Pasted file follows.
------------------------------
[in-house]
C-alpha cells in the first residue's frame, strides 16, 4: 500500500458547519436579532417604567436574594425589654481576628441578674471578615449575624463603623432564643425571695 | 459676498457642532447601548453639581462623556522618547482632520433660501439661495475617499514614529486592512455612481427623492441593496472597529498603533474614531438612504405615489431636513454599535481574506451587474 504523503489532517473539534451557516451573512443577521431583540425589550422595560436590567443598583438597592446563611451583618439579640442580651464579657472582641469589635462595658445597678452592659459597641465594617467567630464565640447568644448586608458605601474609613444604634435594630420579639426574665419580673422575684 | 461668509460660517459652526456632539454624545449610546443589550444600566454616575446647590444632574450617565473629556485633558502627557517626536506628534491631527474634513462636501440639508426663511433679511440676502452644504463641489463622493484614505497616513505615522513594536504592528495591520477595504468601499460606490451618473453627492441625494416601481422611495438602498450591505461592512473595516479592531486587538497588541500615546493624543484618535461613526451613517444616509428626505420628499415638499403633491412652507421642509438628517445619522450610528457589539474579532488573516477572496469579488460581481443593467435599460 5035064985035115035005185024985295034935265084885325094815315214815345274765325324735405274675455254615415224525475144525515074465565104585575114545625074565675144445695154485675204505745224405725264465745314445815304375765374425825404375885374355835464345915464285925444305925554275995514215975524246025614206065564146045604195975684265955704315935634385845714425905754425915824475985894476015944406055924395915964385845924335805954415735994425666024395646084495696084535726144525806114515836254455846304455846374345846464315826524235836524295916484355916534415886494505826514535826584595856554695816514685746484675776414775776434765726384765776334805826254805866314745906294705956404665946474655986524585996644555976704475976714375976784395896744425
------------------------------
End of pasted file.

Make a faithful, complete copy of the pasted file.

[in-house]
C-alpha cells in the first residue's frame, strides 16, 4: 500500500458547519436579532417604567436574594425589654481576628441578674471578615449575624463603623432564643425571695 | 459676498457642532447601548453639581462623556522618547482632520433660501439661495475617499514614529486592512455612481427623492441593496472597529498603533474614531438612504405615489431636513454599535481574506451587474 504523503489532517473539534451557516451573512443577521431583540425589550422595560436590567443598583438597592446563611451583618439579640442580651464579657472582641469589635462595658445597678452592659459597641465594617467567630464565640447568644448586608458605601474609613444604634435594630420579639426574665419580673422575684 | 461668509460660517459652526456632539454624545449610546443589550444600566454616575446647590444632574450617565473629556485633558502627557517626536506628534491631527474634513462636501440639508426663511433679511440676502452644504463641489463622493484614505497616513505615522513594536504592528495591520477595504468601499460606490451618473453627492441625494416601481422611495438602498450591505461592512473595516479592531486587538497588541500615546493624543484618535461613526451613517444616509428626505420628499415638499403633491412652507421642509438628517445619522450610528457589539474579532488573516477572496469579488460581481443593467435599460 5035064985035115035005185024985295034935265084885325094815315214815345274765325324735405274675455254615415224525475144525515074465565104585575114545625074565675144445695154485675204505745224405725264465745314445815304375765374425825404375885374355835464345915464285925444305925554275995514215975524246025614206065564146045604195975684265955704315935634385845714425905754425915824475985894476015944406055924395915964385845924335805954415735994425666024395646084495696084535726144525806114515836254455846304455846374345846464315826524235836524295916484355916534415886494505826514535826584595856554695816514685746484675776414775776434765726384765776334805826254805866314745906294705956404665946474655986524585996644555976704475976714375976784395896744425